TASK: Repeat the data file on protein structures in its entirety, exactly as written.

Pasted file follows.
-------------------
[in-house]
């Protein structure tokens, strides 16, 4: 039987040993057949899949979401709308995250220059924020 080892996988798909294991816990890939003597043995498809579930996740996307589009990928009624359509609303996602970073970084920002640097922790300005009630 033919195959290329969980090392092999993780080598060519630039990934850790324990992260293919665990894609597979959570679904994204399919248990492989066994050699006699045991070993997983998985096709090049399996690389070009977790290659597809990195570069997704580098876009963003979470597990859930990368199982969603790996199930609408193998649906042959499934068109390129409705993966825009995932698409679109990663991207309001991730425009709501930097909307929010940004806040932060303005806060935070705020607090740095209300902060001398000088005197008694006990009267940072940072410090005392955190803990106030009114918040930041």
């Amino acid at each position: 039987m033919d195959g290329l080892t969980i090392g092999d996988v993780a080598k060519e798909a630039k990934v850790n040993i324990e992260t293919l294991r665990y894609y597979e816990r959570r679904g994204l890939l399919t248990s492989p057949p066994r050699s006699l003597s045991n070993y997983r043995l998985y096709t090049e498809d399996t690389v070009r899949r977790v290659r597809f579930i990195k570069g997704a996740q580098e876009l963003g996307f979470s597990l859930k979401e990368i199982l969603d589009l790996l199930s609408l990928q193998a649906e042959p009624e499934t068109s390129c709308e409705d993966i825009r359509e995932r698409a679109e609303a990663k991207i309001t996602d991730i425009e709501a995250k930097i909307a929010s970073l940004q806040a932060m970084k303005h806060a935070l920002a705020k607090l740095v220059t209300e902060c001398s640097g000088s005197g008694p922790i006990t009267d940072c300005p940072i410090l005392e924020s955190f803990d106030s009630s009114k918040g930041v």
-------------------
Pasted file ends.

[in-house]
């Protein structure tokens, strides 16, 4: 039987040993057949899949979401709308995250220059924020 080892996988798909294991816990890939003597043995498809579930996740996307589009990928009624359509609303996602970073970084920002640097922790300005009630 033919195959290329969980090392092999993780080598060519630039990934850790324990992260293919665990894609597979959570679904994204399919248990492989066994050699006699045991070993997983998985096709090049399996690389070009977790290659597809990195570069997704580098876009963003979470597990859930990368199982969603790996199930609408193998649906042959499934068109390129409705993966825009995932698409679109990663991207309001991730425009709501930097909307929010940004806040932060303005806060935070705020607090740095209300902060001398000088005197008694006990009267940072940072410090005392955190803990106030009114918040930041």
């Amino acid at each position: 039987m033919d195959g290329l080892t969980i090392g092999d996988v993780a080598k060519e798909a630039k990934v850790n040993i324990e992260t293919l294991r665990y894609y597979e816990r959570r679904g994204l890939l399919t248990s492989p057949p066994r050699s006699l003597s045991n070993y997983r043995l998985y096709t090049e498809d399996t690389v070009r899949r977790v290659r597809f579930i990195k570069g997704a996740q580098e876009l963003g996307f979470s597990l859930k979401e990368i199982l969603d589009l790996l199930s609408l990928q193998a649906e042959p009624e499934t068109s390129c709308e409705d993966i825009r359509e995932r698409a679109e609303a990663k991207i309001t996602d991730i425009e709501a995250k930097i909307a929010s970073l940004q806040a932060m970084k303005h806060a935070l920002a705020k607090l740095v220059t209300e902060c001398s640097g000088s005197g008694p922790i006990t009267d940072c300005p940072i410090l005392e924020s955190f803990d106030s009630s009114k918040g930041v």